Orbit Review—Lost in Space
The Internet and iPhone App Store are full of games like Kitten Cannon, Learn to Fly and other titles of similar gameplay, with a lot of them being popular and successful, and some even earning a fan base. Maybe it has something to do with the fact that Yeti Sports: Pingu Throw wasn’t that successful, but there hasn’t been any game like it on the PSP since—that is, until now, with Orbit, the latest game by British developer Laughing Jackal, hitting the PSN Store.
The National Space Programme has suffered a few cutbacks in funding due to the credit crunch and in actual fact has no money whatsoever. However, two less-than-gifted scientists have a solution to the problem. How? By collecting chunks of gold that are inexplicably floating around a variety of planets in space, of course. And how are they going to collect the gold? Well, by simply firing themselves out of a cannon and flapping like crazy to collect the gold—obviously.
The game starts off with the scientists explaining the general lack of funds for the space programme and how they (with your help) are going to solve it. However, the game does take a little while to actually take off (excuse the pun), with an awful lot of dialogue to sift through before you do anything, and even though it does set a good base for the story, the constant back-and-forth banter between the scientists really becomes quite boring. Still, there are a few moments of humour between the duo, like when one of them has a theory that everything they are doing is not in their control and, in fact, feels as if someone were doing everything for them.
In your initial attempts to collect the gold, you are launched from a cannon with nothing but your arms and a couple of plastic wings strapped to you to help your fundraising efforts. After a few attempts, you are able to upgrade your flight apparatus to increase your launch distance and the range of your gold collector, and you receive a radar and even wipers to clear any sludge from the screen. I did like the different ships you had when you traveled from planet to planet. My favourite would have to be the giant slingshot that launches a toilet with rockets strapped to it.
As if it weren’t hard enough just trying to collect the gold floating around the various planets’ atmospheres, you also have to avoid floating lumps of trash and even a legion of aliens who are also out to collect that precious ore. However, the aliens do more than slow you down. There are three kinds: the ones who spray green goo over your screen, the ones that drain your boost and, the worst, the ones that steal your precious gold. Other than collecting gold around various planets and upgrading your craft, there are also blueprints scattered around the planets for you to collect, and like a lot of Minis titles now, there are also achievements for you to earn to try and stretch the lifespan of the game.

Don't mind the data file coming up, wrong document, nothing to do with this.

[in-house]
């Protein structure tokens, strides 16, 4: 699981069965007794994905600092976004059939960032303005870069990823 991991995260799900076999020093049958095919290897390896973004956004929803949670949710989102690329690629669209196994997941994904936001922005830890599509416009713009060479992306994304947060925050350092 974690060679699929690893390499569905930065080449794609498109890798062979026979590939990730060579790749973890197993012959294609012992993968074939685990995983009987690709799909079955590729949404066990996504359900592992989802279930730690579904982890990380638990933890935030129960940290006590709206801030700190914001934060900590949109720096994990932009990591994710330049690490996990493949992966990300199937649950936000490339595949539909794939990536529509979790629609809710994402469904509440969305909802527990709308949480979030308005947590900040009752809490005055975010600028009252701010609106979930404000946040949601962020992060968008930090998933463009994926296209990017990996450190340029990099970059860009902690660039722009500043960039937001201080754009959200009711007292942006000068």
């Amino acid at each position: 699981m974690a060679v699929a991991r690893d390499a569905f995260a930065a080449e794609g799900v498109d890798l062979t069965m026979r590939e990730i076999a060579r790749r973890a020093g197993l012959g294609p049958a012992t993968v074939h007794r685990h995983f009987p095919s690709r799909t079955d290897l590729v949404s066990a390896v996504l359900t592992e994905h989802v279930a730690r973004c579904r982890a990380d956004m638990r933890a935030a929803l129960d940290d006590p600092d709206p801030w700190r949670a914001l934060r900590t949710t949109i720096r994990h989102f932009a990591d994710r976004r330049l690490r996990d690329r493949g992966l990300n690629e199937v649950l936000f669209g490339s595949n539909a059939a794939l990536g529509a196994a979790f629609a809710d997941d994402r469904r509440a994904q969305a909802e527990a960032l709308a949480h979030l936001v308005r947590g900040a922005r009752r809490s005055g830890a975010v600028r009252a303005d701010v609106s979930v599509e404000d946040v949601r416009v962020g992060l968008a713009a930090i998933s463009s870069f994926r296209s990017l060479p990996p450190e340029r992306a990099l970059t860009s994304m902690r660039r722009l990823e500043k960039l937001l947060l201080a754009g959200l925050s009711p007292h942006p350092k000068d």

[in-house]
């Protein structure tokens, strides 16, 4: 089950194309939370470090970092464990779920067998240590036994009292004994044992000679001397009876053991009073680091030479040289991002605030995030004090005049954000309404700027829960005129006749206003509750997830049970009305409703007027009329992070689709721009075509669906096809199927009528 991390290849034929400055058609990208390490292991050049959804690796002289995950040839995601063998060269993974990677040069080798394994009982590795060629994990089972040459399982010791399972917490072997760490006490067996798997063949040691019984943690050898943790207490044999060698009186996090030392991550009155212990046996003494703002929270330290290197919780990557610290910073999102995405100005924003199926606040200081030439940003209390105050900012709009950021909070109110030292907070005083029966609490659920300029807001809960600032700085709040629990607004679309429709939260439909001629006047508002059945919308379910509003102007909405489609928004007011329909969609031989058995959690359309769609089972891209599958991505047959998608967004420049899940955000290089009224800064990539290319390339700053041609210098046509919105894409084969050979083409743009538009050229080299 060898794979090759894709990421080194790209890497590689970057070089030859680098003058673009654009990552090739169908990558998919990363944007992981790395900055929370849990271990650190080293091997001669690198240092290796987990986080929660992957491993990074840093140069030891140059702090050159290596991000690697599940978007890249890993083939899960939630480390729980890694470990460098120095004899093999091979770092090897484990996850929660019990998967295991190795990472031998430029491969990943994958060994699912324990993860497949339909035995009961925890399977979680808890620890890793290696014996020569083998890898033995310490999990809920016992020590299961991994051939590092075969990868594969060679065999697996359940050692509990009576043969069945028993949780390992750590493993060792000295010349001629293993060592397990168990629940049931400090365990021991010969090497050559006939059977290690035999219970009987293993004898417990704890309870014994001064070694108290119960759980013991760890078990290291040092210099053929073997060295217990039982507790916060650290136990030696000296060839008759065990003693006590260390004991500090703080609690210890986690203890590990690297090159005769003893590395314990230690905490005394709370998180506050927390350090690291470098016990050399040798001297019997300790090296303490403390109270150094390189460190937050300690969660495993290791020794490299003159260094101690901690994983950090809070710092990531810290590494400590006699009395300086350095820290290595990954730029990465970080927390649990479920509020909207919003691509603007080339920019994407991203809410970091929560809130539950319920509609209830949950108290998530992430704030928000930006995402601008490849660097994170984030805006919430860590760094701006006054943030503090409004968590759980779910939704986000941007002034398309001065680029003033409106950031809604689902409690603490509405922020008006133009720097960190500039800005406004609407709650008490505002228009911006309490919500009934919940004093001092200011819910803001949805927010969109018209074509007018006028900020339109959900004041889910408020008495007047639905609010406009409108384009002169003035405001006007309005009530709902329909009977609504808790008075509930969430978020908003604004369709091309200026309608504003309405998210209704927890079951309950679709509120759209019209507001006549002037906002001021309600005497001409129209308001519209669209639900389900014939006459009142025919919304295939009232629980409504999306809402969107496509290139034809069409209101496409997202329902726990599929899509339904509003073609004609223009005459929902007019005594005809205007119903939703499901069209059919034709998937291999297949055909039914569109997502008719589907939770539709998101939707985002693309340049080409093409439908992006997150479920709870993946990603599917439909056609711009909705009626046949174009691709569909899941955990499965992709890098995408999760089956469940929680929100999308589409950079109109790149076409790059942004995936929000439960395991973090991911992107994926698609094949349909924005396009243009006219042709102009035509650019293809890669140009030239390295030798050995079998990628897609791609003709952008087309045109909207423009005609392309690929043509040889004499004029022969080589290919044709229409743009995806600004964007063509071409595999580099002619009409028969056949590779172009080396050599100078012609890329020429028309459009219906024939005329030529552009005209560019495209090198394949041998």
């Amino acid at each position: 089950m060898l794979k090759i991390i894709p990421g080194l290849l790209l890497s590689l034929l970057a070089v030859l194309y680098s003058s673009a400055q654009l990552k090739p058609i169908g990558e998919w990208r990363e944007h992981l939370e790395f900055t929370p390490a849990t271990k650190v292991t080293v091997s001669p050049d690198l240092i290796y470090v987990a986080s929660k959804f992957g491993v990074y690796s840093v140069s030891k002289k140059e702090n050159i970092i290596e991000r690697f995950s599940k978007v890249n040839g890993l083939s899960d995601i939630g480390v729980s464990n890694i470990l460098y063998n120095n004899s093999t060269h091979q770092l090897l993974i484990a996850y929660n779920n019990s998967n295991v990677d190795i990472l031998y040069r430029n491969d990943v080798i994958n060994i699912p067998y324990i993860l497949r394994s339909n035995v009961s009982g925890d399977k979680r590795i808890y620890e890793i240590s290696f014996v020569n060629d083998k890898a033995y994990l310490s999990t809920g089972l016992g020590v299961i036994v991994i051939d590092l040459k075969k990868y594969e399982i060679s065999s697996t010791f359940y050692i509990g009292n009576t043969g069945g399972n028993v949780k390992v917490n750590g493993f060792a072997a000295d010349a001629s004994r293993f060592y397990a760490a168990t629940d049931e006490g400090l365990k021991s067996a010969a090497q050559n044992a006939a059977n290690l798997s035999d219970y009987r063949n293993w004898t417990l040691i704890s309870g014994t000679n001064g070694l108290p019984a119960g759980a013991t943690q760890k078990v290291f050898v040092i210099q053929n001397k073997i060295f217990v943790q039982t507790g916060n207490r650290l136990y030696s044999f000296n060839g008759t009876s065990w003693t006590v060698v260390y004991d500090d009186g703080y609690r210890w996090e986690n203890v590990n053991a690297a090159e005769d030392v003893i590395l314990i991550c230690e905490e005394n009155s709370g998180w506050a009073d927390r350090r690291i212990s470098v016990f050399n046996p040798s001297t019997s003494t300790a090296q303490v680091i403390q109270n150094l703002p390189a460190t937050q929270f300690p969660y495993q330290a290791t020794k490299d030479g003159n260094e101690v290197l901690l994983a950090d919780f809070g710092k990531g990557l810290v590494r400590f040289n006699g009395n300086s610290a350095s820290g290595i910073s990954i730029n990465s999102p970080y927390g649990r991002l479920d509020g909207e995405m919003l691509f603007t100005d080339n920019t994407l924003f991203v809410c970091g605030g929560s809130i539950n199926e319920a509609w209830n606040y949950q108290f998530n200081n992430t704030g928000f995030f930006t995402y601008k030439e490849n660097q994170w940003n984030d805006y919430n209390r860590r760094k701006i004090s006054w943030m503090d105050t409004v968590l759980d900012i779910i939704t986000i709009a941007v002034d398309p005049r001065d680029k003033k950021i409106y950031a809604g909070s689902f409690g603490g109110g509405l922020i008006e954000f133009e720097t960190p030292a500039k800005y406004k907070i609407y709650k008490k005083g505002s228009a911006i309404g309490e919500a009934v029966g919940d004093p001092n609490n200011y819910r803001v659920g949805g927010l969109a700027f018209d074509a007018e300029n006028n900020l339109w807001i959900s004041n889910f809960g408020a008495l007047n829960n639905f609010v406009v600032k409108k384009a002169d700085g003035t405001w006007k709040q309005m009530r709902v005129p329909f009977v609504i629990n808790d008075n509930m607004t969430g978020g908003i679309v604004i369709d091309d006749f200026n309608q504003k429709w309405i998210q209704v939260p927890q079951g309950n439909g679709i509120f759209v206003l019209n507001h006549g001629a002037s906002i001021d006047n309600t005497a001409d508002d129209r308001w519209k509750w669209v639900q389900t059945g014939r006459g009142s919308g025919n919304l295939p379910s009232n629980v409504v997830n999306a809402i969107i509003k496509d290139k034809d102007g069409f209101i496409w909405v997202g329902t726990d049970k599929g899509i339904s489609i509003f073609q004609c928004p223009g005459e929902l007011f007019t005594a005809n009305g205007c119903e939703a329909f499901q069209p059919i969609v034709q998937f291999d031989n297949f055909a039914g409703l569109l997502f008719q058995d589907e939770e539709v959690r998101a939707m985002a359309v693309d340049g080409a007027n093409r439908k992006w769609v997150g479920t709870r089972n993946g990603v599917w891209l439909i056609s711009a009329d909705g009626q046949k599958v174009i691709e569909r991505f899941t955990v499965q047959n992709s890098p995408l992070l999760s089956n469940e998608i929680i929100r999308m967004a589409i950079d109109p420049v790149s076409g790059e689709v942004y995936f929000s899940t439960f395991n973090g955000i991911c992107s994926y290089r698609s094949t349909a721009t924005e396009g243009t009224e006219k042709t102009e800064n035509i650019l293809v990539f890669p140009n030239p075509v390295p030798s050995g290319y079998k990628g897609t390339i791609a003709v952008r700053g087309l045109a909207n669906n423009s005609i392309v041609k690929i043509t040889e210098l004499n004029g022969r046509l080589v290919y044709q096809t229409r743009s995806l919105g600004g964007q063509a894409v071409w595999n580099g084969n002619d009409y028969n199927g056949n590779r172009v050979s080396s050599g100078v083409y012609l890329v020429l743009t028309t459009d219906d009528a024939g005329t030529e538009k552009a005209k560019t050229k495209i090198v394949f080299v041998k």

The controls are basic, with the game only requiring the use of a single button through most of it, from launching yourself to flapping your arms to keep you aloft. I was a little disappointed with the fact that there is no way of controlling your launch trajectory. Which, when added to the fact that every time you launch on the same planet all the obstacles and gold are in exactly the same place, makes the game get very repetitive very fast. I kept finding myself getting increasingly fed up by the fact that every time I hit the perfect launch on Mars, I would ALWAYS hit the same alien ship, which would reduce my thrust.
Don’t expect anything amazing in the graphical department. Sure, the cartoon style does suit the game’s persona, but it just feels as though maybe Laughing Jackal just couldn’t be bothered to really try anything special. That’s not to say the graphics are bad, but they are certainly far from groundbreaking. The sound is pretty much the same as the graphics; sure, the BGM fits with the game, but there really isn’t a decent variety.
Laughing Jackal seem to have played it safe with this one. They haven’t tried anything special or attempted to push the boundaries and have just stuck with something tried and true. The graphics are average and the gameplay fairly basic, with a so-so story line. If you have a few minutes to kill, Orbit can do that for you, but then again, so can a good book, too.